YEREVAN (RFE/RL) — The Armenian military will soon acquire more long-range and precise missiles than it currently has in its arsenal, Defense Minister Seyran Ohanian said on Friday.
“Every year Armenia’s armed forces receive modern weapons and military hardware,” he told students and professors of a state-run university in Yerevan. “These are not just tanks, artillery and anti-aircraft systems. In recent years we also have reached agreements to implement that rearmament process faster and with longer-range and precise systems.”
“These are not just words. In recent years, for instance, we acquired S-300 [air-defense] systems and the like. We will have longer-range systems very soon,” Ohanian added in a speech.
Ohanian declined to elaborate on the promised acquisitions. Asked by RFE/RL’s Armenian service (Azatutyun.am) after the speech to give details, he said, “Day by day we are expanding military-technical cooperation, especially with our strategic partner Russia, and new agreements are constantly reached so that we update and increase our modern weapons.”
President Serzh Sarkisian similarly said last December that Armenia will get hold of more powerful weapons in the coming years. “One or two more years, and you will be able to proudly say that the Armenian army possesses weapons which other states 20, 30 or 40 times our size do not possess,” he told soldiers at a military base in the northeastern Tavush province.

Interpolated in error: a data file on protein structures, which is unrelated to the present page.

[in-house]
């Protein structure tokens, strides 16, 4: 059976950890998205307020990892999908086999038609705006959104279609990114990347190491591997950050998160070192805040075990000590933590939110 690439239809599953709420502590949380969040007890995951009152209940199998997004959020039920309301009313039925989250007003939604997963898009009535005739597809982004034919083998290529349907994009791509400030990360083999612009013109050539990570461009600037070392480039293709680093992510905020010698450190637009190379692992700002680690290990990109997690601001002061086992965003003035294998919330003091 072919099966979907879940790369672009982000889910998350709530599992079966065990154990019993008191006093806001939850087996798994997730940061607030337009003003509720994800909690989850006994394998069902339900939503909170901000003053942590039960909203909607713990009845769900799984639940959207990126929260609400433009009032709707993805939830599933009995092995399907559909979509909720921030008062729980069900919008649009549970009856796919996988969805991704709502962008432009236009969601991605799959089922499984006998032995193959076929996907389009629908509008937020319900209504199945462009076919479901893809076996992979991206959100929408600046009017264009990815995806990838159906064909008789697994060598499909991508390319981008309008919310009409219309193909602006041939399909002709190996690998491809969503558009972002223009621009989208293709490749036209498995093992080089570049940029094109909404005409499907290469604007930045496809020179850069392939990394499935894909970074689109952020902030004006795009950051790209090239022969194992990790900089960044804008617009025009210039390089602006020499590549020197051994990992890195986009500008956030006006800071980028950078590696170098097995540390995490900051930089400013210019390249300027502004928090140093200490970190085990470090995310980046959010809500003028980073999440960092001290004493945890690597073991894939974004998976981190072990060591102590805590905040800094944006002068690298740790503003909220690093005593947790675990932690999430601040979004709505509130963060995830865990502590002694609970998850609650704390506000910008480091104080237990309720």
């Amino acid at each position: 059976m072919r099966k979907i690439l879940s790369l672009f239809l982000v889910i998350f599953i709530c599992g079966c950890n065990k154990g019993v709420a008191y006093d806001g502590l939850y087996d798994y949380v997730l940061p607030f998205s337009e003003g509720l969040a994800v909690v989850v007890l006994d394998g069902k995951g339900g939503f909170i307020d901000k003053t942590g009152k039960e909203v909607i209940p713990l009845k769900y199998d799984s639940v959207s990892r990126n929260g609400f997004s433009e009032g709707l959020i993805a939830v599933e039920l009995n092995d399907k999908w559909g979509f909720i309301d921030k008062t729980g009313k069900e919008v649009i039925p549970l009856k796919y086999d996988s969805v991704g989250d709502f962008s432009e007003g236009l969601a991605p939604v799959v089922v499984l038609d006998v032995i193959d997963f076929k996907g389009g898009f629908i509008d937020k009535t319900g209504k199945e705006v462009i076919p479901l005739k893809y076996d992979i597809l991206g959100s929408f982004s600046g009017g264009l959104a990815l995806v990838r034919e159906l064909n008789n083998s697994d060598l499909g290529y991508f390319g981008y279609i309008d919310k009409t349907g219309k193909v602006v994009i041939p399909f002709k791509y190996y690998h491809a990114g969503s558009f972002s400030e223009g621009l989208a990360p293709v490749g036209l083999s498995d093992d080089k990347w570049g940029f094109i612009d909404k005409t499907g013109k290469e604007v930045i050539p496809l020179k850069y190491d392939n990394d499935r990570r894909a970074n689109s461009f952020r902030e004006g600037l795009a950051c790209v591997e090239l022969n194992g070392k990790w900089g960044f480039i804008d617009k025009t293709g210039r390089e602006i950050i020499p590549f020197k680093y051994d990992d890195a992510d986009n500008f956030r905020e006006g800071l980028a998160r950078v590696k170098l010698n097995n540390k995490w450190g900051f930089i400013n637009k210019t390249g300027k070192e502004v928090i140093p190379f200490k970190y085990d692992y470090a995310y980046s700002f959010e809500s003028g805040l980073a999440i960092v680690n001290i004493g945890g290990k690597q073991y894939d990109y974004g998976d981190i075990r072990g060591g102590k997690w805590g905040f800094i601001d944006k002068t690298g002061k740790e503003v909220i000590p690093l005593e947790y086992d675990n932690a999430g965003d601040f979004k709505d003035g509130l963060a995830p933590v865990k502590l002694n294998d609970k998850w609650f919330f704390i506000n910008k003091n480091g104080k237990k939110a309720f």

Some analysts believe that Sarkisian referred to Russian precision-guided Iskander-M missiles that can strike targets more than 400 kilometers away. One of the most potent weapons of its kind existing in the world, Iskander was designed to overcome any of the existing missile defense shields.
The Armenian army is currently equipped with less advanced Scud-B and Tochka-U ballistic missiles that have firing ranges of 300 kilometers and 120 kilometers respectively. It also reportedly purchased in 2011 Chinese AR1A multiple-launch rocket systems with a range of up to 130 kilometers. Yerevan makes no secret of its readiness to use such weapons against Azerbaijan’s oil and gas installations in case of a renewed war for Nagorno-Karabakh.
Armenia and Azerbaijan threatened each other with devastating long-range attacks during last month’s sharp escalation of fighting along their border and “the line of contact” around Karabakh. Each side claimed to be capable of destroying any target in the other’s territory.
“They know very well that we have ballistic missiles which have a range of more than 300 kilometers and can turn any thriving settlement into the kind of ruins that now exist in Aghdam,” Sarkisian declared on August 10, referring to an Armenian-controlled ghost town just east of Karabakh.